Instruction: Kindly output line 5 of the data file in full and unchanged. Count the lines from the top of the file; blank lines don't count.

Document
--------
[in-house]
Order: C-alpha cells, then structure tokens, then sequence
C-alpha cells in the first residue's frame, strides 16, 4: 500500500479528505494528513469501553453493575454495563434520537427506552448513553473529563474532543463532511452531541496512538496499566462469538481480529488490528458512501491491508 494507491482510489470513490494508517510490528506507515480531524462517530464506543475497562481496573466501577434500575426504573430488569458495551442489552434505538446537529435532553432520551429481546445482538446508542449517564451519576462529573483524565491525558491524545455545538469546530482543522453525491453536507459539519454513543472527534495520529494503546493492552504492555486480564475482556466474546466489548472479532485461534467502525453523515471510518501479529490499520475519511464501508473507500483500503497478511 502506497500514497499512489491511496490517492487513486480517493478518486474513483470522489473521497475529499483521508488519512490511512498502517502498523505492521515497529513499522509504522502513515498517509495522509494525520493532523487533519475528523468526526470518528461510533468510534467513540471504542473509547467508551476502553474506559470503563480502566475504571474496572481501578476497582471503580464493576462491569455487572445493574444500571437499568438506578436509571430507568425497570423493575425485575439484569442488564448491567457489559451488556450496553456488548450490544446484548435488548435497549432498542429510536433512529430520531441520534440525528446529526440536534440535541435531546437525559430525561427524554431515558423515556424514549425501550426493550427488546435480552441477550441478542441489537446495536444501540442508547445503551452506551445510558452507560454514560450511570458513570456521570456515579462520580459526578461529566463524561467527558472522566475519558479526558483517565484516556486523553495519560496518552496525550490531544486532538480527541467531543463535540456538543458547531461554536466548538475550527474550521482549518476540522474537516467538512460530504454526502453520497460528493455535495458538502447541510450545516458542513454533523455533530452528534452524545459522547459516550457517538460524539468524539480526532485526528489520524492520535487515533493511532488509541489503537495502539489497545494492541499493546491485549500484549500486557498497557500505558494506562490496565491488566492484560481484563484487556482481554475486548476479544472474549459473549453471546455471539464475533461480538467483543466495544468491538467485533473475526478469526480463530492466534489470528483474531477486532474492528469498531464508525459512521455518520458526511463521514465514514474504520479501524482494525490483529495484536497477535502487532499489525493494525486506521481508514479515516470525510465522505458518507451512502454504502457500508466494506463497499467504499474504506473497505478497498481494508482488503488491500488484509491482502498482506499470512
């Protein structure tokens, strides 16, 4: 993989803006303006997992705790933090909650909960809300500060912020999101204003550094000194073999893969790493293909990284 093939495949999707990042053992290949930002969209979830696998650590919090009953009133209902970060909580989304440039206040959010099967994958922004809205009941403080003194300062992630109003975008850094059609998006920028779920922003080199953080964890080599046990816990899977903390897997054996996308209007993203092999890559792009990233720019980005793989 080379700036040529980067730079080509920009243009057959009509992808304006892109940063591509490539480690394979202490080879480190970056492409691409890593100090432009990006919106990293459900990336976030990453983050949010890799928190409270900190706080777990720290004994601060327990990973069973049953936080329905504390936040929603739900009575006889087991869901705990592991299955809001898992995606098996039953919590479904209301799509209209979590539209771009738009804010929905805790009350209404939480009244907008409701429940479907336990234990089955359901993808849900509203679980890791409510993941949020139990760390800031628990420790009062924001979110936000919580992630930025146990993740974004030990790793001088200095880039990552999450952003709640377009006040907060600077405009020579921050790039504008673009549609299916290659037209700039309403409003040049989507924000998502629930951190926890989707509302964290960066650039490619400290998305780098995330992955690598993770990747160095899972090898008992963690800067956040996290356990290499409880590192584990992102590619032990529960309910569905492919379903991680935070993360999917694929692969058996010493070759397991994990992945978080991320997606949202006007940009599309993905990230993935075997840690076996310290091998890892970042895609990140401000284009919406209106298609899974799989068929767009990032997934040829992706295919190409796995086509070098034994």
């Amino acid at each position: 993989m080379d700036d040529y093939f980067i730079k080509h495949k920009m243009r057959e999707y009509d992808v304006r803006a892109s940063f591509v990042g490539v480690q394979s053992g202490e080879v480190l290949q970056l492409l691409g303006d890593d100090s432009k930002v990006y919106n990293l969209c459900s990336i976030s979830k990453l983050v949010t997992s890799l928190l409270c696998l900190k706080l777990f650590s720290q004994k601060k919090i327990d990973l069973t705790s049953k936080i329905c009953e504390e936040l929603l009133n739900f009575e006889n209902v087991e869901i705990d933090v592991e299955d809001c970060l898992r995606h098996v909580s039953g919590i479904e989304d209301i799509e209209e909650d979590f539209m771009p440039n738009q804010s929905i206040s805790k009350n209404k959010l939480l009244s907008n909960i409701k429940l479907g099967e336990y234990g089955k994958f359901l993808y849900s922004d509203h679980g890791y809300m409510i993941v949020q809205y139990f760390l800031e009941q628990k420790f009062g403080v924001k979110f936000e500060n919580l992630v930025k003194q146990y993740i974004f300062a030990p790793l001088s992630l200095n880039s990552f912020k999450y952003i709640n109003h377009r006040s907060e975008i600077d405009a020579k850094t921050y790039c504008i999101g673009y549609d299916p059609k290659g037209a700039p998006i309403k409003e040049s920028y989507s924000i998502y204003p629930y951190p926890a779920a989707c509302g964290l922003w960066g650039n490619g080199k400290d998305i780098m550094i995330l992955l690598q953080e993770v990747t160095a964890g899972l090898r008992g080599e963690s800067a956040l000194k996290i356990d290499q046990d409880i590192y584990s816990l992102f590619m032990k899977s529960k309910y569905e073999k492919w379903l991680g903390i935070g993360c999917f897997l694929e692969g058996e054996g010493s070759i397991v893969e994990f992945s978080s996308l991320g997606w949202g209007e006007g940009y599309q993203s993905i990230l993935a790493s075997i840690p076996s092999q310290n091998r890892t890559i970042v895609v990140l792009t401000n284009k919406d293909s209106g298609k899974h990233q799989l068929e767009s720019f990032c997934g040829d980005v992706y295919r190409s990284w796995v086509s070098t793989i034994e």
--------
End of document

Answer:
């Amino acid at each position: 993989m080379d700036d040529y093939f980067i730079k080509h495949k920009m243009r057959e999707y009509d992808v304006r803006a892109s940063f591509v990042g490539v480690q394979s053992g202490e080879v480190l290949q970056l492409l691409g303006d890593d100090s432009k930002v990006y919106n990293l969209c459900s990336i976030s979830k990453l983050v949010t997992s890799l928190l409270c696998l900190k706080l777990f650590s720290q004994k601060k919090i327990d990973l069973t705790s049953k936080i329905c009953e504390e936040l929603l009133n739900f009575e006889n209902v087991e869901i705990d933090v592991e299955d809001c970060l898992r995606h098996v909580s039953g919590i479904e989304d209301i799509e209209e909650d979590f539209m771009p440039n738009q804010s929905i206040s805790k009350n209404k959010l939480l009244s907008n909960i409701k429940l479907g099967e336990y234990g089955k994958f359901l993808y849900s922004d509203h679980g890791y809300m409510i993941v949020q809205y139990f760390l800031e009941q628990k420790f009062g403080v924001k979110f936000e500060n919580l992630v930025k003194q146990y993740i974004f300062a030990p790793l001088s992630l200095n880039s990552f912020k999450y952003i709640n109003h377009r006040s907060e975008i600077d405009a020579k850094t921050y790039c504008i999101g673009y549609d299916p059609k290659g037209a700039p998006i309403k409003e040049s920028y989507s924000i998502y204003p629930y951190p926890a779920a989707c509302g964290l922003w960066g650039n490619g080199k400290d998305i780098m550094i995330l992955l690598q953080e993770v990747t160095a964890g899972l090898r008992g080599e963690s800067a956040l000194k996290i356990d290499q046990d409880i590192y584990s816990l992102f590619m032990k899977s529960k309910y569905e073999k492919w379903l991680g903390i935070g993360c999917f897997l694929e692969g058996e054996g010493s070759i397991v893969e994990f992945s978080s996308l991320g997606w949202g209007e006007g940009y599309q993203s993905i990230l993935a790493s075997i840690p076996s092999q310290n091998r890892t890559i970042v895609v990140l792009t401000n284009k919406d293909s209106g298609k899974h990233q799989l068929e767009s720019f990032c997934g040829d980005v992706y295919r190409s990284w796995v086509s070098t793989i034994e």